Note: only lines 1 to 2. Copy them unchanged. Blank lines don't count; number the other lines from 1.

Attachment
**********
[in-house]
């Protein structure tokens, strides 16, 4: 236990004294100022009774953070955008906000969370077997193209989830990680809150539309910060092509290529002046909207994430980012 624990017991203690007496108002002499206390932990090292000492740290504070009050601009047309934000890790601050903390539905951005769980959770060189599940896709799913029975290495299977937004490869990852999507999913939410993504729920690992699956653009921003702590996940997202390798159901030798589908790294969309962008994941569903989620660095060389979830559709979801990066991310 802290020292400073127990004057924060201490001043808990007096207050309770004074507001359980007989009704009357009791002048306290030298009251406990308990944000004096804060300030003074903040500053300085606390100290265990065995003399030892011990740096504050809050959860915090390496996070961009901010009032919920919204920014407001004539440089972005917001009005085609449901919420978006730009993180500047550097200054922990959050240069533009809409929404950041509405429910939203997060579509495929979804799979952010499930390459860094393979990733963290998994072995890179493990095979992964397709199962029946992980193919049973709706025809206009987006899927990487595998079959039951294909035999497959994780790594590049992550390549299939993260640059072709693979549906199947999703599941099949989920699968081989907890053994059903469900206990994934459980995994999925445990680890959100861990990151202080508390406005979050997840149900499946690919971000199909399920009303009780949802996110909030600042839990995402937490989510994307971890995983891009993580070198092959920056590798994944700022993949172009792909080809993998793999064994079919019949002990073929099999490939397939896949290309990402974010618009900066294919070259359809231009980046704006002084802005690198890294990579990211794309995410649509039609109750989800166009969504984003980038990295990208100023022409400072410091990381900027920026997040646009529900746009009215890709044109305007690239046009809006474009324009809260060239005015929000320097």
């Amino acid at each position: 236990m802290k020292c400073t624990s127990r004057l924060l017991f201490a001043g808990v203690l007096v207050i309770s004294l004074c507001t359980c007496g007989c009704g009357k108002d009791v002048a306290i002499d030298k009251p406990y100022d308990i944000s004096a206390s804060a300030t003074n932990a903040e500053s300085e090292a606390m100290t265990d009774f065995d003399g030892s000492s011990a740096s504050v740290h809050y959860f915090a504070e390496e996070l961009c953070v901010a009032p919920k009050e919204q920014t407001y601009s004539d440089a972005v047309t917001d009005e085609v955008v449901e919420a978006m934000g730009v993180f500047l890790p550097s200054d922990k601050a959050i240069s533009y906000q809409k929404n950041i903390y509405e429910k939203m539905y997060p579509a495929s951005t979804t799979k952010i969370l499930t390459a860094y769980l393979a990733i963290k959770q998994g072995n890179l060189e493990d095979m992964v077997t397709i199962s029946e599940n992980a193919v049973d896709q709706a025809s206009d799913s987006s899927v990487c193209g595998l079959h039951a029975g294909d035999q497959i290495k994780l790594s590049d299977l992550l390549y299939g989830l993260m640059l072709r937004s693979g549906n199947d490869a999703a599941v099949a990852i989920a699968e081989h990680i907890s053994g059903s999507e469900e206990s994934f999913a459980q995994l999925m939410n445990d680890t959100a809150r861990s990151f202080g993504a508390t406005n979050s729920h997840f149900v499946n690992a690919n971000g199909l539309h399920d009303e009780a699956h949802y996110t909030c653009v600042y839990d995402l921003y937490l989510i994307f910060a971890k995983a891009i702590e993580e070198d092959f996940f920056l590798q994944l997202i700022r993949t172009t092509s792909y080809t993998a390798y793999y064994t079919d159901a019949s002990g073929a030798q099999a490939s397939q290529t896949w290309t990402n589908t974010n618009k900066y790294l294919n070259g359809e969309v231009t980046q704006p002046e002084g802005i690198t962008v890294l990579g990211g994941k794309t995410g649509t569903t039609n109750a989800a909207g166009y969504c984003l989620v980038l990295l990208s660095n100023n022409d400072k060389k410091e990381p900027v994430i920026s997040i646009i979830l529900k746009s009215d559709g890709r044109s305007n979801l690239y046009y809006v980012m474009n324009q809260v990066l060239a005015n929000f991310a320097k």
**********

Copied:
[in-house]
């Protein structure tokens, strides 16, 4: 236990004294100022009774953070955008906000969370077997193209989830990680809150539309910060092509290529002046909207994430980012 624990017991203690007496108002002499206390932990090292000492740290504070009050601009047309934000890790601050903390539905951005769980959770060189599940896709799913029975290495299977937004490869990852999507999913939410993504729920690992699956653009921003702590996940997202390798159901030798589908790294969309962008994941569903989620660095060389979830559709979801990066991310 802290020292400073127990004057924060201490001043808990007096207050309770004074507001359980007989009704009357009791002048306290030298009251406990308990944000004096804060300030003074903040500053300085606390100290265990065995003399030892011990740096504050809050959860915090390496996070961009901010009032919920919204920014407001004539440089972005917001009005085609449901919420978006730009993180500047550097200054922990959050240069533009809409929404950041509405429910939203997060579509495929979804799979952010499930390459860094393979990733963290998994072995890179493990095979992964397709199962029946992980193919049973709706025809206009987006899927990487595998079959039951294909035999497959994780790594590049992550390549299939993260640059072709693979549906199947999703599941099949989920699968081989907890053994059903469900206990994934459980995994999925445990680890959100861990990151202080508390406005979050997840149900499946690919971000199909399920009303009780949802996110909030600042839990995402937490989510994307971890995983891009993580070198092959920056590798994944700022993949172009792909080809993998793999064994079919019949002990073929099999490939397939896949290309990402974010618009900066294919070259359809231009980046704006002084802005690198890294990579990211794309995410649509039609109750989800166009969504984003980038990295990208100023022409400072410091990381900027920026997040646009529900746009009215890709044109305007690239046009809006474009324009809260060239005015929000320097």